Institut de Biologie Moléculaire des Plantes du C.N.R.S., Université Louis Pasteur, 12 rue du Général Zimmer, 67084 Strasbourg Cedex, France
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Accepted 13 July 1998.
Expression of tobacco class I (CAT1) and class II (CAT2) catalases was analyzed in leaves reacting hypersensitively to tobacco mosaic virus (TMV) or to a fungal glycoprotein elicitor. In TMV-infected plants, Cat1 transcript levels declined rapidly while Cat2 transcripts accumulated strongly. The spatial and temporal changes in catalase transcripts, proteins, and activity during the hypersensitive reaction (HR) were further investigated in tobacco leaves infiltrated with a glycoprotein elicitor. Two functionally different zones were discriminated: the infiltrated tissue in which cells undergo the HR, called the HR-zone 1; and the surrounding tissue showing strong induced defense responses, called the LAR (Localized Acquired Resistance)- zone 2. Levels of Cat1 and Cat2 mRNA and proteins and catalase activity decreased in the HR-zone 1. In the LAR-zone 2, Cat1 transcripts became rapidly undetectable, but levels of Cat2 mRNA and protein and catalase activity increased. Catalase expression in elicitorinfiltrated leaves reflected that in TMV-infected leaves. A strong rise in hydrogen peroxide occurred in the HR-zone 1 and paralleled the CAT activity decline. No H2O2 increase was measured in the LAR-zone 2. There was no correlation between salicylic acid levels and catalase activity. Modulation of catalase activity in tobacco leaves undergoing the HR appeared predominantly supported by changes in catalase transcripts and proteins. We have shown that neither H2O2 nor salicylic acid can be the primary mobile signal diffusing from the HR-zone 1 to the LAR-zone 2 and inducing CAT2 expression. Furthermore, the signaling pathway responsible for decreased CAT2 expression in the HR-zone 1 does not involve reactive oxygen intermediates.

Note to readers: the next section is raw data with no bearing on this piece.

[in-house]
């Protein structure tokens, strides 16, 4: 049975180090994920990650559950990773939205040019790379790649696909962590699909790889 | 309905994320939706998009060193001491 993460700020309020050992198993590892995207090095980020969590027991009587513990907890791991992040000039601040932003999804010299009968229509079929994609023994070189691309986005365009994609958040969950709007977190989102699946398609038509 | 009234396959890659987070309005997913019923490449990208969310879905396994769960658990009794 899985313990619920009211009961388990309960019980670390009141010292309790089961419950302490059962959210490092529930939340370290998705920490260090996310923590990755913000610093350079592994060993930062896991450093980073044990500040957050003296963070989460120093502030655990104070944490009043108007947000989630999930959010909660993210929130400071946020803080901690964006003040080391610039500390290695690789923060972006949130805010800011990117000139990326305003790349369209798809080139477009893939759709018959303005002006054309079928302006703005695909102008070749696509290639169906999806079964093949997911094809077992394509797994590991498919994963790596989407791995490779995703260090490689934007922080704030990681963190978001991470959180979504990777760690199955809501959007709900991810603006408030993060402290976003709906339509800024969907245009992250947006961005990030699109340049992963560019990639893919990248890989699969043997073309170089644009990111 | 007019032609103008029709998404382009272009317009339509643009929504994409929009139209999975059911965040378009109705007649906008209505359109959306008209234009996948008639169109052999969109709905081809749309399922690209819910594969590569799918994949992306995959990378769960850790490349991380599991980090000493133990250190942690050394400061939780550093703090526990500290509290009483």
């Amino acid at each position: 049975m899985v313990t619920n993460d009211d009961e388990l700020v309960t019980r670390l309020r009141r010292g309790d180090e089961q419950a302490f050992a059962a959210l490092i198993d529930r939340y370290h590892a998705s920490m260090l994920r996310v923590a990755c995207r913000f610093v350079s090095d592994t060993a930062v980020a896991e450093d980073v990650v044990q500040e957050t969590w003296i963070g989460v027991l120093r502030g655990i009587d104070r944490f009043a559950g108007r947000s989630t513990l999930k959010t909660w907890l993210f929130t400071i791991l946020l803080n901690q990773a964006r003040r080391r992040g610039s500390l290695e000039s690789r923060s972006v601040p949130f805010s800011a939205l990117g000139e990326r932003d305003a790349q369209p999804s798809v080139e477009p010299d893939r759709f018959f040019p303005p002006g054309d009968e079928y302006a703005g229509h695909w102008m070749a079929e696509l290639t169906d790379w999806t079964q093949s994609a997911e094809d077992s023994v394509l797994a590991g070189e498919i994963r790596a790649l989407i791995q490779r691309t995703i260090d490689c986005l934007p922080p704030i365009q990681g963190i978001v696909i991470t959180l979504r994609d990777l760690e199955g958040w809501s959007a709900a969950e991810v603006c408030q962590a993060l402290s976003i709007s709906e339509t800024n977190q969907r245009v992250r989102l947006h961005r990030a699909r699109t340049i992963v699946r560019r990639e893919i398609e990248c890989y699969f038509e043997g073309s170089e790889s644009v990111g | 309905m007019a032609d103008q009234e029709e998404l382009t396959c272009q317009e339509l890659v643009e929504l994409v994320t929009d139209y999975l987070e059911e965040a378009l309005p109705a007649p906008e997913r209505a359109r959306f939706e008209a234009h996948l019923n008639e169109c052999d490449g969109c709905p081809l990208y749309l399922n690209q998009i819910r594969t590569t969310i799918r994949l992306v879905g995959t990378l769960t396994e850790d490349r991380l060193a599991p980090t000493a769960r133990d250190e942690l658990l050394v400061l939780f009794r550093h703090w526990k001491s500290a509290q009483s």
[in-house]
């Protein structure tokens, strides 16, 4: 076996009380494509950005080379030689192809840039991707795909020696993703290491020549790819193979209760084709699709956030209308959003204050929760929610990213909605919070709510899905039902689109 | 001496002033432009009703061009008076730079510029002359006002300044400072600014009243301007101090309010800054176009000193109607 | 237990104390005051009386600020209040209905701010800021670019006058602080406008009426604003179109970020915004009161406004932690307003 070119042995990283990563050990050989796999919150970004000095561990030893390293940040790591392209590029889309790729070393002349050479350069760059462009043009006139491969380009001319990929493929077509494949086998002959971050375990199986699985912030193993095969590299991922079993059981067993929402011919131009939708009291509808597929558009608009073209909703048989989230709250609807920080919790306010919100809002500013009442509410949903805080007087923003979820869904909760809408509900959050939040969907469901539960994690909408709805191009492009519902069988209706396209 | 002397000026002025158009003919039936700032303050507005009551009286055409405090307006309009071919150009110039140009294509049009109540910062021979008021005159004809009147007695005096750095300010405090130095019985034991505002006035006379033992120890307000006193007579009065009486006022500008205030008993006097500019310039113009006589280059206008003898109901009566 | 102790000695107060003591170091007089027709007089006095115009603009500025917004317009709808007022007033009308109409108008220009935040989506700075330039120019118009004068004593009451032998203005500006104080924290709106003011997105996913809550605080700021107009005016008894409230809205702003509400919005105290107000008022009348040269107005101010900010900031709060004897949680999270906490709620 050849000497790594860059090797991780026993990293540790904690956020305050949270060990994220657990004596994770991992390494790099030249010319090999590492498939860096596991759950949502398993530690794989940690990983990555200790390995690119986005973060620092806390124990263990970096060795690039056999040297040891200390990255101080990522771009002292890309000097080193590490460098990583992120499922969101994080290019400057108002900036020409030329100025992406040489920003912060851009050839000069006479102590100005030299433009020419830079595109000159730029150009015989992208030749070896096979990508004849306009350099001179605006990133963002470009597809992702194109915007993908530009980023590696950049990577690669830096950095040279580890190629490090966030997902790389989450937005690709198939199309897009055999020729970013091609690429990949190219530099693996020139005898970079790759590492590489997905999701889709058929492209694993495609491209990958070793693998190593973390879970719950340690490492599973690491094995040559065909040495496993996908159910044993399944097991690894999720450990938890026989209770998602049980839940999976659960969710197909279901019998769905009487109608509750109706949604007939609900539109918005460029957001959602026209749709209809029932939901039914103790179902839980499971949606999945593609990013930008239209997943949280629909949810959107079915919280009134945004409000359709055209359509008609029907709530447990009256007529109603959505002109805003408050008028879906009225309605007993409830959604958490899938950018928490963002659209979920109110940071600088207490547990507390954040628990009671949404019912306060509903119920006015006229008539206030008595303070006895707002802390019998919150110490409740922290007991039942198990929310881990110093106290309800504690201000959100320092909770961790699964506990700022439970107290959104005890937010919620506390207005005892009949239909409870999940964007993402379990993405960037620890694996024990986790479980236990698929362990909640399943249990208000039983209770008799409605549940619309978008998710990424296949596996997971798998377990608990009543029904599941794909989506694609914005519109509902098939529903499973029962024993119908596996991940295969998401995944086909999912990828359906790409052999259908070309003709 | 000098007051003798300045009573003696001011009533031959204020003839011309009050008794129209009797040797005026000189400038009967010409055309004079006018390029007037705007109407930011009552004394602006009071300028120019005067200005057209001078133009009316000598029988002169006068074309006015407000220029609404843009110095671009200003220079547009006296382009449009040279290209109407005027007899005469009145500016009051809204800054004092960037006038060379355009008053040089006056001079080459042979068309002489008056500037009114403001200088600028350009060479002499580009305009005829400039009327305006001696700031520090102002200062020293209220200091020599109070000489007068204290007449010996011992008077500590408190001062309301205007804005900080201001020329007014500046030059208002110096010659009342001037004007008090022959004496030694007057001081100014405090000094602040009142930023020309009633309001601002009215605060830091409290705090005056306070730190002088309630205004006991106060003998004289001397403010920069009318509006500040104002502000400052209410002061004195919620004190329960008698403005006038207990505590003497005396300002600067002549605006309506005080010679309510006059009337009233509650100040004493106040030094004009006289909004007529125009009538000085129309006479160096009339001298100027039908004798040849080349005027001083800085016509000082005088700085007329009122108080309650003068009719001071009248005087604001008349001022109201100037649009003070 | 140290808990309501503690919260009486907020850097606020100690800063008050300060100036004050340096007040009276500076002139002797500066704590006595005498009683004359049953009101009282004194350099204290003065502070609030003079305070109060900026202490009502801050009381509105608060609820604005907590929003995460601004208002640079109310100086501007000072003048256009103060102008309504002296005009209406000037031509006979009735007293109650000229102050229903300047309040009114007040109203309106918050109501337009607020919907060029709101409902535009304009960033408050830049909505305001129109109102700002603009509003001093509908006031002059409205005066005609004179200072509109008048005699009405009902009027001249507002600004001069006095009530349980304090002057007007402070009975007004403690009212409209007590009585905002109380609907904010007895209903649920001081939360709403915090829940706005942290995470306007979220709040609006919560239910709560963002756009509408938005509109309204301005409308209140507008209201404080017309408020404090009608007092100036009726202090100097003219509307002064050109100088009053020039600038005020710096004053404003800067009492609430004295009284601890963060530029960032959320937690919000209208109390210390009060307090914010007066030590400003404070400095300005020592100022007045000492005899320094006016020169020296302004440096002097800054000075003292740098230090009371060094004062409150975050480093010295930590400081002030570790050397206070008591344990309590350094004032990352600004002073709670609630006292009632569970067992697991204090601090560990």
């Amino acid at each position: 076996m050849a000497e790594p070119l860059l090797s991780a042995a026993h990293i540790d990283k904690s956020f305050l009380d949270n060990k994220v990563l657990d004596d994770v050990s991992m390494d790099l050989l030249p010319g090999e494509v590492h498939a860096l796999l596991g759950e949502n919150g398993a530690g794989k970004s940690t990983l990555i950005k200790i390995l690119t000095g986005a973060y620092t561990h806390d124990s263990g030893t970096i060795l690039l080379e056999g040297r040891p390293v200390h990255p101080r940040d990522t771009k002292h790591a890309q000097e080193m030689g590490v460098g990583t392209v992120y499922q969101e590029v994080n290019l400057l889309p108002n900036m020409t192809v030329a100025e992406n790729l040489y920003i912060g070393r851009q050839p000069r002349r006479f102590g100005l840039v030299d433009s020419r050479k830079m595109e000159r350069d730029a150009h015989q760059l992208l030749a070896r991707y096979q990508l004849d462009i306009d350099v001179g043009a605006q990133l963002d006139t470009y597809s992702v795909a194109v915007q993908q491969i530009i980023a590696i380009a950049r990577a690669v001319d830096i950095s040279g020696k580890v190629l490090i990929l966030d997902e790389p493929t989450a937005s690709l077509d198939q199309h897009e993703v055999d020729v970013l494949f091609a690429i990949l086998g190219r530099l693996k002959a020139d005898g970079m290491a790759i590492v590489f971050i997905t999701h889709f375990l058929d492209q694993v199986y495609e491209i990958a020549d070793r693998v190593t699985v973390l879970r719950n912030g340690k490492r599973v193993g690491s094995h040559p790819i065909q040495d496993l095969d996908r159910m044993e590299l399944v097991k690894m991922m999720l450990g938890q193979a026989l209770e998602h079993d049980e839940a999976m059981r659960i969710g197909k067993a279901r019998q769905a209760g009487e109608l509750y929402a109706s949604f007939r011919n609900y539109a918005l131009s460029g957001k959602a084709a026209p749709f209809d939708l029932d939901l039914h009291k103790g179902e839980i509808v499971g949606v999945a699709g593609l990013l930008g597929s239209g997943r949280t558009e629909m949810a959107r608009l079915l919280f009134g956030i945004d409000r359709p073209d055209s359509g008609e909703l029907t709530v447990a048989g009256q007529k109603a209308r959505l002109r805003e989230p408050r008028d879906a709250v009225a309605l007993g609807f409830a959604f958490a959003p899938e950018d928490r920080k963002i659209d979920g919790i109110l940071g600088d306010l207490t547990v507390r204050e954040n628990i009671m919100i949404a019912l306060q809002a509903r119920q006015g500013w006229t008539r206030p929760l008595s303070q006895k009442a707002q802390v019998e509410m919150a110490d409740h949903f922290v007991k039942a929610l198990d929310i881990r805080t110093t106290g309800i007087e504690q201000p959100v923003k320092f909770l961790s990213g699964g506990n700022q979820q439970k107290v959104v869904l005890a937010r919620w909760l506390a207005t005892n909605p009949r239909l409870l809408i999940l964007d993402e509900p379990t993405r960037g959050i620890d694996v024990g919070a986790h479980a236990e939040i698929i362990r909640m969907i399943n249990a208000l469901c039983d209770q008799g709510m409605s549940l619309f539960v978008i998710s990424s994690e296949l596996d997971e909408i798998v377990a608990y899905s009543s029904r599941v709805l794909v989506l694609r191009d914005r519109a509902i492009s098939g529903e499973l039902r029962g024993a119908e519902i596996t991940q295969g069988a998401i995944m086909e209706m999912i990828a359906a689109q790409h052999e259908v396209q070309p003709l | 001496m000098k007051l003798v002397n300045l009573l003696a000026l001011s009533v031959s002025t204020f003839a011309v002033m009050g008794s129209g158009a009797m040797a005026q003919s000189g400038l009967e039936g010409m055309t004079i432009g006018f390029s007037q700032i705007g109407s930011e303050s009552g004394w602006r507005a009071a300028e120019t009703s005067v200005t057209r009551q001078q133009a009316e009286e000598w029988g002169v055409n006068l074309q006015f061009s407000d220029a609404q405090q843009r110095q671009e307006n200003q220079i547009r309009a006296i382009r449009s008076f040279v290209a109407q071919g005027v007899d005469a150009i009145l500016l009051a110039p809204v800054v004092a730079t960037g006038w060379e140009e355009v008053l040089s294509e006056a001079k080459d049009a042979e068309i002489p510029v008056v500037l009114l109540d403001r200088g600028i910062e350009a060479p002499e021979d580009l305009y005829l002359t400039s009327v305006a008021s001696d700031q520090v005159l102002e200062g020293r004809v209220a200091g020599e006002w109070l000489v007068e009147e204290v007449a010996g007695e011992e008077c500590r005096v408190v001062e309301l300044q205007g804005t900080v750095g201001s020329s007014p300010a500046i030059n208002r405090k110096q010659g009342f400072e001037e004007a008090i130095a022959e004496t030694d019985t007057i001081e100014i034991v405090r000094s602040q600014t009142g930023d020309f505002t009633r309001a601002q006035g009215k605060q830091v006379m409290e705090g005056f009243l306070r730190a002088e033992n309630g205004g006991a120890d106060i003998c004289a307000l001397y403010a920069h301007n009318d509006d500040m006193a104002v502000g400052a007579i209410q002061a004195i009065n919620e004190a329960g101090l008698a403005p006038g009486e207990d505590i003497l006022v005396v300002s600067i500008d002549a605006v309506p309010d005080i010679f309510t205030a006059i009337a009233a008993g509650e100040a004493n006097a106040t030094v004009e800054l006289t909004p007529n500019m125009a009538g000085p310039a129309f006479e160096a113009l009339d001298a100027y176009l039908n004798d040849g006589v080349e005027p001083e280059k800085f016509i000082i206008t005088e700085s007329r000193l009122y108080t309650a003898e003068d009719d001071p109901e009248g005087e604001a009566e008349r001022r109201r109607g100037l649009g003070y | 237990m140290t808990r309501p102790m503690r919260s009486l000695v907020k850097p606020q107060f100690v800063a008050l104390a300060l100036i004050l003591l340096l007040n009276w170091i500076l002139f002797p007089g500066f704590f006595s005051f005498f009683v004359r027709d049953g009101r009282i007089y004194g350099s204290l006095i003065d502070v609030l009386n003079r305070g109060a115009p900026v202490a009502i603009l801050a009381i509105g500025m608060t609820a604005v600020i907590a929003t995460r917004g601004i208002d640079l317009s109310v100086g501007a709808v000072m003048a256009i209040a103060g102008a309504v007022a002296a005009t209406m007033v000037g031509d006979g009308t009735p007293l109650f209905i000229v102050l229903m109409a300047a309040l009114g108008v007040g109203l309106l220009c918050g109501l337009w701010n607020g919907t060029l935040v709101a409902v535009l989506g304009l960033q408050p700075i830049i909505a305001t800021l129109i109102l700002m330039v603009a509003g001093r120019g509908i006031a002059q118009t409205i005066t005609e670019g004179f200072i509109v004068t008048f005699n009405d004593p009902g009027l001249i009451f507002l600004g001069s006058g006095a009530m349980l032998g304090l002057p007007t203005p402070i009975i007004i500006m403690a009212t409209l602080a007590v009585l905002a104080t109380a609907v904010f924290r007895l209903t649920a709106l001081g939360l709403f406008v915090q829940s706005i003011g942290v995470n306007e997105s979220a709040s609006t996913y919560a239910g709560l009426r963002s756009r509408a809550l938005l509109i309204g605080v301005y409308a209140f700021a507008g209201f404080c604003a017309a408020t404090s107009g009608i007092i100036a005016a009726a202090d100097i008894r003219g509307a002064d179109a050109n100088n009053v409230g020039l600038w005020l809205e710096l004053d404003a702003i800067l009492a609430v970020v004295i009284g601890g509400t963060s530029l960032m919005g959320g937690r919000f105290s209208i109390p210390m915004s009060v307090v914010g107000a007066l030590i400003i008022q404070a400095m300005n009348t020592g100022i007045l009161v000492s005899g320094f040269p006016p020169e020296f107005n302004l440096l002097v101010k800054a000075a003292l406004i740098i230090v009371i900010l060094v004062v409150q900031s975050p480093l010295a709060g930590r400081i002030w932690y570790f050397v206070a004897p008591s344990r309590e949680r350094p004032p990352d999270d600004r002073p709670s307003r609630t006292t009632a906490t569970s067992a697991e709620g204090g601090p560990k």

© 1998 The American Phytopathological Society